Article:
A reader wrote to tell me his firm had been shown transactions at the end of 2007 from an investment bank (not Lehman) that he was confident were to tart up its balance sheet. This confirms the hardly shocking idea that window dressing was not limited to Lehman:
Around Dec 2007 bank I work for was approached by XXX to transact a total return swap transaction. The underlying for the TRS would be a large portfolio of ABSes (and CDO tranches – name your toxic stuff, it was there). The deal was offered as “You do TRS with us, we sell you the portfolio and at the end of the deal we buy the portfolio back, no risk, hey?”. It was very clear to me that this was a balance-sheet dressing exercise, as they were very keen to do the transaction before their reporting date.
When I pointed it to our legal dept., they said that since they are doing legal thing, it’s all OK. In the end we turned the transaction down anyway (and, in line with my suspicions about the reason once the reporting date passed they enthusiasm for the transaction evaporated).
Our salesperson could not understand that this was a credit product on XXX, and that just because transaction like this might have priced at 10bp over Libor two years ago, with XXX CDS spreads in their hundreds pricing it at 30bp was NOT a good price.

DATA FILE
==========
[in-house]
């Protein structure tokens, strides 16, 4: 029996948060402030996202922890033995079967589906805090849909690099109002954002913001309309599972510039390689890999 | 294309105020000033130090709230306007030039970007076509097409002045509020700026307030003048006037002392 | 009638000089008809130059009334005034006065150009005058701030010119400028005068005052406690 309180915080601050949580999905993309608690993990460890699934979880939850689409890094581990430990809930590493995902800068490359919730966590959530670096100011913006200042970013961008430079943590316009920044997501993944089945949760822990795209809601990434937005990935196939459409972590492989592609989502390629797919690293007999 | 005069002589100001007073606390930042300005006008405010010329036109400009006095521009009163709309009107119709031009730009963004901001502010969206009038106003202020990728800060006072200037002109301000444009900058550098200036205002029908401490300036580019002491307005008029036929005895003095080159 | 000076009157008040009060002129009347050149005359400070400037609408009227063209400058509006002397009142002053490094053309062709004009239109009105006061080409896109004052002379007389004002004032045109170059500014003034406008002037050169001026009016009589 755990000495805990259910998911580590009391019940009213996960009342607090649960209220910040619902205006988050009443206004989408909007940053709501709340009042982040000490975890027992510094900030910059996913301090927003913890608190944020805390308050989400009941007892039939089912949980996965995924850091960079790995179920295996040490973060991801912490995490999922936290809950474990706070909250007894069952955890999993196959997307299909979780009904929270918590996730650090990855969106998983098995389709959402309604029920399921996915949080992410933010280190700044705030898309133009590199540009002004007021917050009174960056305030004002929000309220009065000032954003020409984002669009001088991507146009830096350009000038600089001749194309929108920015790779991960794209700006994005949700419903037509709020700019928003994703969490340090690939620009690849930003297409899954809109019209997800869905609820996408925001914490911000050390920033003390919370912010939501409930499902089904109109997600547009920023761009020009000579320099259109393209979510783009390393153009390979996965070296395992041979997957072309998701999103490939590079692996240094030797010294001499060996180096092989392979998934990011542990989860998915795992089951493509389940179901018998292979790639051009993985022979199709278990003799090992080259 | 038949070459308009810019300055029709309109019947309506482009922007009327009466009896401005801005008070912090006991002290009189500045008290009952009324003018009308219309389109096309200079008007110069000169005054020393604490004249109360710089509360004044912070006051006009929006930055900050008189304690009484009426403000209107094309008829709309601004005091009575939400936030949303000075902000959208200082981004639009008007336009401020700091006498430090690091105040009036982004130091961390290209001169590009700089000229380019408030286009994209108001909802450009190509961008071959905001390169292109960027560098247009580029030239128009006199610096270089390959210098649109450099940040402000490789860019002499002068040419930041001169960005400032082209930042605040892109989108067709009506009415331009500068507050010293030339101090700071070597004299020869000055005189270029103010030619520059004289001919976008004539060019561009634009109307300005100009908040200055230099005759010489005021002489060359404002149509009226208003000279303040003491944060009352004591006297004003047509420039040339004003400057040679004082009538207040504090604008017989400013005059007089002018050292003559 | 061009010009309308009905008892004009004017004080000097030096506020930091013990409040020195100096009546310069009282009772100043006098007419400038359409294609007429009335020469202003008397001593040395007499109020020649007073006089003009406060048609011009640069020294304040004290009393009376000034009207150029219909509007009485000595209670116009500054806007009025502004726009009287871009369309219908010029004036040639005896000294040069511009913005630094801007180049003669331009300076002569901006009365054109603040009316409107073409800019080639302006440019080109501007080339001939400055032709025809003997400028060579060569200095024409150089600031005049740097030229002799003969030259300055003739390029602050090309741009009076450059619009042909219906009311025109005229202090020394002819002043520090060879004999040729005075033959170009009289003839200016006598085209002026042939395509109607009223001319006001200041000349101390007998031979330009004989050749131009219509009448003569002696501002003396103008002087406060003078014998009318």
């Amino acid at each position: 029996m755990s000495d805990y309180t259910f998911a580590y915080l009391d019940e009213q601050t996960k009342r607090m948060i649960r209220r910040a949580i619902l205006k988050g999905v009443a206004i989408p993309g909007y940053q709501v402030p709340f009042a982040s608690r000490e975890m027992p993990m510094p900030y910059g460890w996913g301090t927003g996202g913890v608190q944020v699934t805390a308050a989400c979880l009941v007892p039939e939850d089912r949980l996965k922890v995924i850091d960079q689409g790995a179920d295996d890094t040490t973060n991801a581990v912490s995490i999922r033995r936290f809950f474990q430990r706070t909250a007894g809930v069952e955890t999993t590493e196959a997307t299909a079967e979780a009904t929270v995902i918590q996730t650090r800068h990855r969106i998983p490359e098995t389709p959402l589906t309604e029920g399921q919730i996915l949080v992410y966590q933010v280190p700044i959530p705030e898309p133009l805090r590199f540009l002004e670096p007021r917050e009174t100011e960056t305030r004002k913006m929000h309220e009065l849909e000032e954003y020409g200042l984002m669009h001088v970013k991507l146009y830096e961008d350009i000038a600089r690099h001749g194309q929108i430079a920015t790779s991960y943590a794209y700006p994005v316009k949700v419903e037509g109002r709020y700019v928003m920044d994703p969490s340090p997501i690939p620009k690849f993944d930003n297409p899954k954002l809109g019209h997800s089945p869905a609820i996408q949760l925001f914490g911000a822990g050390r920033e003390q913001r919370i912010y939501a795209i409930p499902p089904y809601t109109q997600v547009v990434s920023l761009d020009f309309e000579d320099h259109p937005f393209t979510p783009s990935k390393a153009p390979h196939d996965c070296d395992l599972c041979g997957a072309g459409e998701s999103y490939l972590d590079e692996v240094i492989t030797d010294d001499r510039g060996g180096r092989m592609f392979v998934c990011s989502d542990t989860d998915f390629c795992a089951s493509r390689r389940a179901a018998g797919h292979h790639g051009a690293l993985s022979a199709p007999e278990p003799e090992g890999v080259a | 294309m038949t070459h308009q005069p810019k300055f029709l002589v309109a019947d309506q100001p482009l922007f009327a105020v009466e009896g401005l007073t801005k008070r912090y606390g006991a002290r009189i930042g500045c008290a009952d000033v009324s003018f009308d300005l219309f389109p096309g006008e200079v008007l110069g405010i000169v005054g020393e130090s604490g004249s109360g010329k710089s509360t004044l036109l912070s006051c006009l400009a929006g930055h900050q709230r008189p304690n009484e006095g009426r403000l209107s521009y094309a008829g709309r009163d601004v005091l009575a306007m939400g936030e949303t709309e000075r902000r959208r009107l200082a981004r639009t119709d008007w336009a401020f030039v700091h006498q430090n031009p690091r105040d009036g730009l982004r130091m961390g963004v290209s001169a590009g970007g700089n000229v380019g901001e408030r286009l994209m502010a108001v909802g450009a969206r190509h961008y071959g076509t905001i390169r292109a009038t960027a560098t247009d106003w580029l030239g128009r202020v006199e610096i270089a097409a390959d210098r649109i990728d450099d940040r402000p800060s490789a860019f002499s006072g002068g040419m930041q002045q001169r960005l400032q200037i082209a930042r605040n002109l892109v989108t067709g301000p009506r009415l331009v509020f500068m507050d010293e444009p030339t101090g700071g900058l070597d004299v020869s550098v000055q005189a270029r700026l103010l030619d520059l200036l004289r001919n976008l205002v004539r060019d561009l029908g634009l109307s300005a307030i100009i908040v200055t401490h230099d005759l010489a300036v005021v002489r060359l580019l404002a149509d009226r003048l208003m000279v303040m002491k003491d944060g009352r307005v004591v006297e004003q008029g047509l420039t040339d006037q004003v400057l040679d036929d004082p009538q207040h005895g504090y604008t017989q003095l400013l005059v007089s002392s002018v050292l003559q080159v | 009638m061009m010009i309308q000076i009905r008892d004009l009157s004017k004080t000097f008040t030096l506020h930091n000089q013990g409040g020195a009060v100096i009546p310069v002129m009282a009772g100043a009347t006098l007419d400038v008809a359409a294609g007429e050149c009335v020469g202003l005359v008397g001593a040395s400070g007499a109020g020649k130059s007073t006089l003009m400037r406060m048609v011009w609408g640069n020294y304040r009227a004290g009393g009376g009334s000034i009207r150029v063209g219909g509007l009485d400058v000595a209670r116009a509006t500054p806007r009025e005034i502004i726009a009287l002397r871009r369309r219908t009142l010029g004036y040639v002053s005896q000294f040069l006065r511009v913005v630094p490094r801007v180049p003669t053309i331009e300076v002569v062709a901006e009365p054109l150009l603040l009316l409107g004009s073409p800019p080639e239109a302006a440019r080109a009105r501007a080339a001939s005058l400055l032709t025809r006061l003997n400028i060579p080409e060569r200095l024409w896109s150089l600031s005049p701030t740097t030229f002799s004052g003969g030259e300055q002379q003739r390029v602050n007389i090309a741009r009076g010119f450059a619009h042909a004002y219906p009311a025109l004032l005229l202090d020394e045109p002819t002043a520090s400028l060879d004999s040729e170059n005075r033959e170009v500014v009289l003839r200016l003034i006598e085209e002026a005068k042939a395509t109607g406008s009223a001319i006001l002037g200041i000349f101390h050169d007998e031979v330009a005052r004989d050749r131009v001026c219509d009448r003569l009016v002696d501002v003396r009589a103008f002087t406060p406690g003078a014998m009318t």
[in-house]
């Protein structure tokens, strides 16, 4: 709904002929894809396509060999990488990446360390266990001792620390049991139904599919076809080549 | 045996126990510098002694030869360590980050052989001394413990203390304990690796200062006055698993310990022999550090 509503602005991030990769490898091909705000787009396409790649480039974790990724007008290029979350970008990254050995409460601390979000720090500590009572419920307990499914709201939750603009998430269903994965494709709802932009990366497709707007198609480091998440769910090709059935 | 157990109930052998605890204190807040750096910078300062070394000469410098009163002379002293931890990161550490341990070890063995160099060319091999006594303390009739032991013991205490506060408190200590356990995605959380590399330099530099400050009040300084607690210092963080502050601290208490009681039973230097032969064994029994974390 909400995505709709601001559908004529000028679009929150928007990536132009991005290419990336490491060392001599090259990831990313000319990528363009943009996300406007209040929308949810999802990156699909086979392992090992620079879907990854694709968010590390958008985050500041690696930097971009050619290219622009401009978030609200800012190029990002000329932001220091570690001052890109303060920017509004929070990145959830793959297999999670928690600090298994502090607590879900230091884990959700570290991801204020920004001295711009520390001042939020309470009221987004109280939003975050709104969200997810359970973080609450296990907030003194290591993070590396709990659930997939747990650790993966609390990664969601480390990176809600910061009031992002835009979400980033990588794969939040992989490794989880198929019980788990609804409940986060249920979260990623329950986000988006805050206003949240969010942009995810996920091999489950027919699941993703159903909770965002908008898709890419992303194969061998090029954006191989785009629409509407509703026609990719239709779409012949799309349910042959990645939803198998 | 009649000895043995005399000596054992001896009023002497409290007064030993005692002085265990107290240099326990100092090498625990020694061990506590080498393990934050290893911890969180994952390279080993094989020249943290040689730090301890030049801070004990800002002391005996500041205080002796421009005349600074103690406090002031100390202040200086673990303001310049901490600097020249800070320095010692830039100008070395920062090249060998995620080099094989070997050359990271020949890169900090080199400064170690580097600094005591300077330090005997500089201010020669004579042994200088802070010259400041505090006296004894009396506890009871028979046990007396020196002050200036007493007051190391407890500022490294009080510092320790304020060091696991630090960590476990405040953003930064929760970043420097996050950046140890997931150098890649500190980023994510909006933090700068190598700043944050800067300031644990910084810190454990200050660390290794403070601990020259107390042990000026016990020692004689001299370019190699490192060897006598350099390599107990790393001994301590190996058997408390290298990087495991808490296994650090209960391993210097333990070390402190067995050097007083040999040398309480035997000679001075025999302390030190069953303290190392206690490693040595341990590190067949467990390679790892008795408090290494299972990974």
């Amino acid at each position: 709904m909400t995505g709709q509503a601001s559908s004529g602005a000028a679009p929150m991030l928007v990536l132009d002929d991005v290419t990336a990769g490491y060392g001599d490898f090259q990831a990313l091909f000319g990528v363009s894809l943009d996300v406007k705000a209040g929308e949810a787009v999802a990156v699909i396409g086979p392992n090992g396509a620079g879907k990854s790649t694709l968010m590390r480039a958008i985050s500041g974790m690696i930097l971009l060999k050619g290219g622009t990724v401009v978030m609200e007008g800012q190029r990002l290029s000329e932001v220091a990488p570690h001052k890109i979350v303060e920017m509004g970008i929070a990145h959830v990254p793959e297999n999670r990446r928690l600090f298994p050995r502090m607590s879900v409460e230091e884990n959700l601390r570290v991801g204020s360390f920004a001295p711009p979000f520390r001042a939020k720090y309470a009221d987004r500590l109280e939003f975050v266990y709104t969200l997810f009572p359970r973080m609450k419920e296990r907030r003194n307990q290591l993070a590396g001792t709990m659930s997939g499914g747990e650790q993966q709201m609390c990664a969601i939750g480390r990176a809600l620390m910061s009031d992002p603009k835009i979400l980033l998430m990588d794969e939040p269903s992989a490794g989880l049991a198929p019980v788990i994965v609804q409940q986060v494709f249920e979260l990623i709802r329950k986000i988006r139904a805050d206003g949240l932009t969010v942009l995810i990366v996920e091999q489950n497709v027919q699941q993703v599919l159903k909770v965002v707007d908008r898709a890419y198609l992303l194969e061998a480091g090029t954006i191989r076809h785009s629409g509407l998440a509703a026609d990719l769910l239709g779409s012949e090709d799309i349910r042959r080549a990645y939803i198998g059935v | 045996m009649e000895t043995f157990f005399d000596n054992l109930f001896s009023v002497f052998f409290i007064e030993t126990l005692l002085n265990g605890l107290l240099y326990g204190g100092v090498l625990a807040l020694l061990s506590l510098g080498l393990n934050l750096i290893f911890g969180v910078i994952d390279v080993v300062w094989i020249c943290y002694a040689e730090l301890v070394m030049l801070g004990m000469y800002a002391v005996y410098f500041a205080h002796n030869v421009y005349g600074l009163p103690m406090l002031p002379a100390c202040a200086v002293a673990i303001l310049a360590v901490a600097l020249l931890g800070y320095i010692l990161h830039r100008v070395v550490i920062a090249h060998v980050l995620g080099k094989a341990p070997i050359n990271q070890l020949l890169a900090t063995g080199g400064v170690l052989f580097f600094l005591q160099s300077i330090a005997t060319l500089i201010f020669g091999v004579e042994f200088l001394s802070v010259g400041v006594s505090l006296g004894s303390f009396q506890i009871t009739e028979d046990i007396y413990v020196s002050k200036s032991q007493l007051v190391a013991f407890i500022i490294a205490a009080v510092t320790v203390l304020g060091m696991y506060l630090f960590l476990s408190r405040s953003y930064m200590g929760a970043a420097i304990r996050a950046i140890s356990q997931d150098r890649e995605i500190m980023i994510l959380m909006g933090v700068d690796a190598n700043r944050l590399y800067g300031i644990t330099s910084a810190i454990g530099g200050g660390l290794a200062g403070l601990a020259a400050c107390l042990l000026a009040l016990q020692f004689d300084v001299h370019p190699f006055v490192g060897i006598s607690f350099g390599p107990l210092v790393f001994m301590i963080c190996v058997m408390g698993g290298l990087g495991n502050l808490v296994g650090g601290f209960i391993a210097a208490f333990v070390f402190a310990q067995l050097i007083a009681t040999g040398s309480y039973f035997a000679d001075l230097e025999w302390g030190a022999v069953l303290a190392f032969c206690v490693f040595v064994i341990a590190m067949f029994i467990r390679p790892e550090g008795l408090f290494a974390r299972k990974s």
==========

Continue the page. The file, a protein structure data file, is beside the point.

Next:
In general, some credit intermediation trades that some of the large players tried to suck other banks into were unbelievable.
It was also really interesting from the incentives perspective – sometimes it was clear that the transaction people were trying to shove around in the market was a potential time-bomb, but sales people still wanted to do it as the processes they had to follow, and criteria for their performance were by then obsolete and easily gameable.
For example some of the counterparties were still ranked as good/excellent credit risk in the systems, even though they were on the verge of going under, so computed return on equity on the transaction was all of sudden huge, and the computed risk small. Of course, the reality was quite opposite, but when was the last time a reality check stopped a determined sales person? And if the counterparty got downgraded afterwards, they could still say “yeah, but when I did the deal, it was OK… And if I could predict the future, I’d be a trader, not a salesperson.”